Soybean fungal soil-borne diseases: a parameter for measuring the effect of agricultural intensification on soil health.

Canadian journal of microbiology

PubMedID: 24498984

Pérez-Brandán C, Huidobro J, Grümberg B, Scandiani MM, Luque AG, Meriles JM, Vargas-Gil S. Soybean fungal soil-borne diseases: a parameter for measuring the effect of agricultural intensification on soil health. Can J Microbiol. 2014;60(2):73-84.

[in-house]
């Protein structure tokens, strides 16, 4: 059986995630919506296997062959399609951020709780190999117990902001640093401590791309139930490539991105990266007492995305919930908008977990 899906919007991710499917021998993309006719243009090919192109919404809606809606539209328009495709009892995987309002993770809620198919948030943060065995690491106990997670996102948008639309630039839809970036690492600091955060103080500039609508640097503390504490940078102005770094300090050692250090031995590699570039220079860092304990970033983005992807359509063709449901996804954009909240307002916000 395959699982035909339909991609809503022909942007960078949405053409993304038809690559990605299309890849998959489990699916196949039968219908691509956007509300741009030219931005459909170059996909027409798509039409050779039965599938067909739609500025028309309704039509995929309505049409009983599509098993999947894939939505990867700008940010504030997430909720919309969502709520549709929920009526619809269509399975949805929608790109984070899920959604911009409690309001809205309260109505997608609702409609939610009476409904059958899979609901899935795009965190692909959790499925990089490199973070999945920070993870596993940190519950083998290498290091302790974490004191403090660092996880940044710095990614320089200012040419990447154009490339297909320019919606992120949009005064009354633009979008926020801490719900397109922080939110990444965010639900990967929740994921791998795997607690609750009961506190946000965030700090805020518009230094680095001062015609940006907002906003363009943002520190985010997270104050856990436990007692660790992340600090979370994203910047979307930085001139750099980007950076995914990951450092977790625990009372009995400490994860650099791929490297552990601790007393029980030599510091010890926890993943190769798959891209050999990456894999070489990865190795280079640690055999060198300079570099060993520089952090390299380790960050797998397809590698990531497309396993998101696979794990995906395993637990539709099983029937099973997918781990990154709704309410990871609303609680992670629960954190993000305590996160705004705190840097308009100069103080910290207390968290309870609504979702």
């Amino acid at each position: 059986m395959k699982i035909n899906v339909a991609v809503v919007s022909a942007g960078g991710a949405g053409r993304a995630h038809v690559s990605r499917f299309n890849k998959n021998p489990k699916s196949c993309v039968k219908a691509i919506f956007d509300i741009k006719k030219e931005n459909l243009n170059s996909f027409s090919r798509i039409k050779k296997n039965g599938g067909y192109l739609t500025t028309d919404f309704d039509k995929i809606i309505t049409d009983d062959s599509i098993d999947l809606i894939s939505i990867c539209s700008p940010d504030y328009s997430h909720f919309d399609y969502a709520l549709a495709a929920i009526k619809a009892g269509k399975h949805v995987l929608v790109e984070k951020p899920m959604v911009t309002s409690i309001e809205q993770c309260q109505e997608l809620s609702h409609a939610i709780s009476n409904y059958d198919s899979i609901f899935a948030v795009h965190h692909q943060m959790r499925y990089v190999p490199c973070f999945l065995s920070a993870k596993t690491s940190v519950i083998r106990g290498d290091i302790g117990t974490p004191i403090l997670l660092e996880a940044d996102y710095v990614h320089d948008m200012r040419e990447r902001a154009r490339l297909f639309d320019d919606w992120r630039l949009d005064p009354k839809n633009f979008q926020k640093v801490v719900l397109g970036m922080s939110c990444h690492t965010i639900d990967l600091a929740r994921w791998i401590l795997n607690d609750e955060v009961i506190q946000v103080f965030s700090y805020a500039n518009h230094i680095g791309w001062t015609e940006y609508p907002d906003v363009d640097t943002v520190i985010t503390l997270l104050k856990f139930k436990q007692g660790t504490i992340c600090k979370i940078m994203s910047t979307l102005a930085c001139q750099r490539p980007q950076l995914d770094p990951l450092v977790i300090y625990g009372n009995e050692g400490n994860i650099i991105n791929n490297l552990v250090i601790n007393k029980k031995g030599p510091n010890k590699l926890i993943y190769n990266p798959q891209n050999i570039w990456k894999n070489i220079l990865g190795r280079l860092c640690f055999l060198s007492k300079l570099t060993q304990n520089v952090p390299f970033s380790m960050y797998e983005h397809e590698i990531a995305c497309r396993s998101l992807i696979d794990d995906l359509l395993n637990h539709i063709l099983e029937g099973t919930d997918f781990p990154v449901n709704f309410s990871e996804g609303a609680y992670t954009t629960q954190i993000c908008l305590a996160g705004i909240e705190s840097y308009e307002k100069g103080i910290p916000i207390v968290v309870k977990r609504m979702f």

The aim of this study was to investigate the influence of agricultural intensification on soil microbial diversity, chemical and physical parameters, and the decrease of the incidence of sudden death syndrome (Fusarium crassistipitatum) and charcoal rot (Macrophomina phaseolina) in soybean. Soils under different management systems were evaluated during 2 crop cycles: soybean monoculture for 24 and 11 years, soybean-maize rotation for 15 and 4 years, 1 year of soybean, and native vegetation. The incidence of both soil-borne diseases was higher under monoculture than under rotation. Increased populations of potential biocontrol agents (Trichoderma spp., Gliocladium spp., fluorescent pseudomonads) were associated with rotation treatments, especially in 2010-2011. The comparison of agricultural vs. native vegetation soil and the average of agricultural cycles showed that microbial biomass carbon and glomalin-related soil protein were higher in the rotation system than in monoculture (50% and 77%, respectively). Furthermore, from the community-level functional diversity (Biolog Eco plates), McIntosh index showed lower functional diversity in monoculture than in rotation and native vegetation plots. Agricultural intensification reduced microbial biomass carbon, glomalin-related soil protein, organic matter, total nitrogen, aggregate stability, and yield, and increased bulk density. Soil quality degradation was associated with the establishment of soil-borne pathogens and increased soybean plant susceptibility to disease.